Adjusting the mids and you can get a number of Fender tones through the ages

If you want a traditional combo experience, the “A” cab sim will give you that 1x12 voicing. But experimenting brings some excellent results. The programmed C cab partnered the amp with a 2x10 cabinet which gives that wider tone and vibe, reminiscent of a Super or Vibroluxe. The cab simulation is of the highest quality; with is a 500ms IR housed in a pedal format, the Iridium is breaking new ground.

The Chime works much like an AC30’s Top Boost channel, with its mids control serving as the original amp’s Tone Cut, rolls off high-end on your command. Again, as with the Round amp, your choice of cab sim offers a great degree of versatility, with the Chime voiced to have a little bit more gain that the amp it is modelling.

The Iridium's rear panel has switches for audio input; you can choose mono or stereo, or Sum, which sees a stereo input summed to a mono output. Use the USB connection for loading IR files via Strymon's Impulse Manager software.

The Iridium's rear panel has switches for audio input; you can choose mono or stereo, or Sum, which sees a stereo input summed to a mono output. Use the USB connection for loading IR files via Strymon's Impulse Manager software. (Image credit: Strymon)

As for Punch, well, you know what you are in for here – a total Marshall wallop with a classic Plexi midrage that could blacken your high. While there was plenty of cut in those amps, there wasn’t that much gain, and perhaps with one eye towards the contemporary player there is a little more juice as you turn the gain past two o’ clock.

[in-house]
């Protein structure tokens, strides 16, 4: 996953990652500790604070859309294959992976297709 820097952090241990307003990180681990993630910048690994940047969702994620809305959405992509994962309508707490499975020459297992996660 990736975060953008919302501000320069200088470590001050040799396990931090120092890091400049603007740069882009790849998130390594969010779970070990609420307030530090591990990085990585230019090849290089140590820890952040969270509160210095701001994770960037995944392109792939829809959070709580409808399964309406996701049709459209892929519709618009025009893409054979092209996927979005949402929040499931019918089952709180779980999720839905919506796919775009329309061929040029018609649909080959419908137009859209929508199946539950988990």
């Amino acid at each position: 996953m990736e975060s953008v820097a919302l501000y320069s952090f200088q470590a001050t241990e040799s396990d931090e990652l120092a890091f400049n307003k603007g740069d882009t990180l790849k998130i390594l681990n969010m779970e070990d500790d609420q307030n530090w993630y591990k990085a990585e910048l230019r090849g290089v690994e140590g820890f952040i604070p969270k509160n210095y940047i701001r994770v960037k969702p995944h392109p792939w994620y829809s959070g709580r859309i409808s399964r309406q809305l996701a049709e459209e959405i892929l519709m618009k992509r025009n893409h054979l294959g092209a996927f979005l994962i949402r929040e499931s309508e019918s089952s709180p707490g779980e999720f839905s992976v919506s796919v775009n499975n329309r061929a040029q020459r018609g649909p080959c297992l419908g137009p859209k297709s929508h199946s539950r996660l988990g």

Again, this is a pedalboard amp; it will happily take some gain in front of it. Just stack ‘em as you would with a regular amp. The reverb gives the Iridium a nice three-dimensional quality that serves each of its amp models well.

One of the strengths of the Iridium’s design is that it presents these amp models and cab sims with a mininum of fuss. The layout is reassuringly amp-like, unlikely to give anyone the heebie-geebies if using a modelling platform such as this for the first time. 

You don’t even have to have it in a pedalboard. A table-top is just fine. Wherever. That’s the beauty of the Iridium. You can have the power of three classic Fender, Vox and Marshall amps, tweak their tones accordingly, and match them with a cab sim of your choice, in a small compact enclosure. 

Need a new rig? Here’s one you can through in your backpack. It doesn’t get more portable.

Hands-on demos

That Pedal Show

Official demo video and tour

Pete Thorn

Premier Guitar

Specifications

  • ORIGIN: USA
  • TYPE: Amp modeller and IR cab pedal
  • FEATURES: Selectable true or buffered bypass,
  • AMPS: Fender Deluxe Reverb, Vox AC30TB, Marshall Plexi (Super Lead model number 1959)
  • CABS: 1x12 Fender Deluxe Reverb, 1x12 Fender Blues Junior, 2x10 Fender Vibrolux, 2x12 Vox AC30-6 open back fawn, 1x12 Custom cab w/ Celestion Blue Alnico, 4x12 Mesa/Boogie Half-Back, 4x12 Marshall w/ Celestion G12M-25s, 2x12 Custom cab w/ Celestion Vintage 30s, 8x12 Marshall w/ Celestion T652s
  • CONTROLS: Drive, Level, Bass, Middle, Treble, Room, Amp selector
  • switch, Cab selector switch, Audio input selector switch, On footswitch, Favorite footswitch
  • CONNECTIONS: Standard input, standard outputs (L, R), EXP/MIDI, USB, stereo mini-jack headphone ouput
  • POWER: Supplied 9V DC adaptor, 500mA
  • DIMENSIONS: 102 (w) x 114 (d) x 44mm (h)
  • Strymon.net